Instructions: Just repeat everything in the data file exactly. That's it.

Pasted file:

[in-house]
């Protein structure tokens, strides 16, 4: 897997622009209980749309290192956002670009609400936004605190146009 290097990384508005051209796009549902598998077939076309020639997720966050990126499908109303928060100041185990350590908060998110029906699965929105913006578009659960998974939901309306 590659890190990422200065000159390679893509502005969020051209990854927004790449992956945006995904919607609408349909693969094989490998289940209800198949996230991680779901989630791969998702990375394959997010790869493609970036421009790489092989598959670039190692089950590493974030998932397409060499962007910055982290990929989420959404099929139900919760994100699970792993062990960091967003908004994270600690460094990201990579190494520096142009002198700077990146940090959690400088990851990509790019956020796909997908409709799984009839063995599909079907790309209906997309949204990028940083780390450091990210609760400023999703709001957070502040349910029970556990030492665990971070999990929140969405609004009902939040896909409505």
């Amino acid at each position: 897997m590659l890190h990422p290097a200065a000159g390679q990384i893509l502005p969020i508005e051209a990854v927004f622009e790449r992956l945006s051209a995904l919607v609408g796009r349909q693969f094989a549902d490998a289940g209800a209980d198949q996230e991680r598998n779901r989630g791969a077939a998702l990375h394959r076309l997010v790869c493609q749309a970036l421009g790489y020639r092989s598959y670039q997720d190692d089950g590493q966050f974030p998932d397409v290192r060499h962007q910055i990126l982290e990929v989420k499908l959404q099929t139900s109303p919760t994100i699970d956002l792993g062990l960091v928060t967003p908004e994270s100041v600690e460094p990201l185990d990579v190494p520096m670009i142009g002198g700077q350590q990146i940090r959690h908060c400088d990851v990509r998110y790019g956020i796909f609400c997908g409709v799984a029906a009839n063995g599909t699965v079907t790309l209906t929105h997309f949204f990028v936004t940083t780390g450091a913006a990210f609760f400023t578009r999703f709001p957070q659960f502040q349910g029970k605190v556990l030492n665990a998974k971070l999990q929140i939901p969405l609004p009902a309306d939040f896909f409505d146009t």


[in-house]
């Protein structure tokens, strides 16, 4: 897997622009209980749309290192956002670009609400936004605190146009 290097990384508005051209796009549902598998077939076309020639997720966050990126499908109303928060100041185990350590908060998110029906699965929105913006578009659960998974939901309306 590659890190990422200065000159390679893509502005969020051209990854927004790449992956945006995904919607609408349909693969094989490998289940209800198949996230991680779901989630791969998702990375394959997010790869493609970036421009790489092989598959670039190692089950590493974030998932397409060499962007910055982290990929989420959404099929139900919760994100699970792993062990960091967003908004994270600690460094990201990579190494520096142009002198700077990146940090959690400088990851990509790019956020796909997908409709799984009839063995599909079907790309209906997309949204990028940083780390450091990210609760400023999703709001957070502040349910029970556990030492665990971070999990929140969405609004009902939040896909409505």
């Amino acid at each position: 897997m590659l890190h990422p290097a200065a000159g390679q990384i893509l502005p969020i508005e051209a990854v927004f622009e790449r992956l945006s051209a995904l919607v609408g796009r349909q693969f094989a549902d490998a289940g209800a209980d198949q996230e991680r598998n779901r989630g791969a077939a998702l990375h394959r076309l997010v790869c493609q749309a970036l421009g790489y020639r092989s598959y670039q997720d190692d089950g590493q966050f974030p998932d397409v290192r060499h962007q910055i990126l982290e990929v989420k499908l959404q099929t139900s109303p919760t994100i699970d956002l792993g062990l960091v928060t967003p908004e994270s100041v600690e460094p990201l185990d990579v190494p520096m670009i142009g002198g700077q350590q990146i940090r959690h908060c400088d990851v990509r998110y790019g956020i796909f609400c997908g409709v799984a029906a009839n063995g599909t699965v079907t790309l209906t929105h997309f949204f990028v936004t940083t780390g450091a913006a990210f609760f400023t578009r999703f709001p957070q659960f502040q349910g029970k605190v556990l030492n665990a998974k971070l999990q929140i939901p969405l609004p009902a309306d939040f896909f409505d146009t």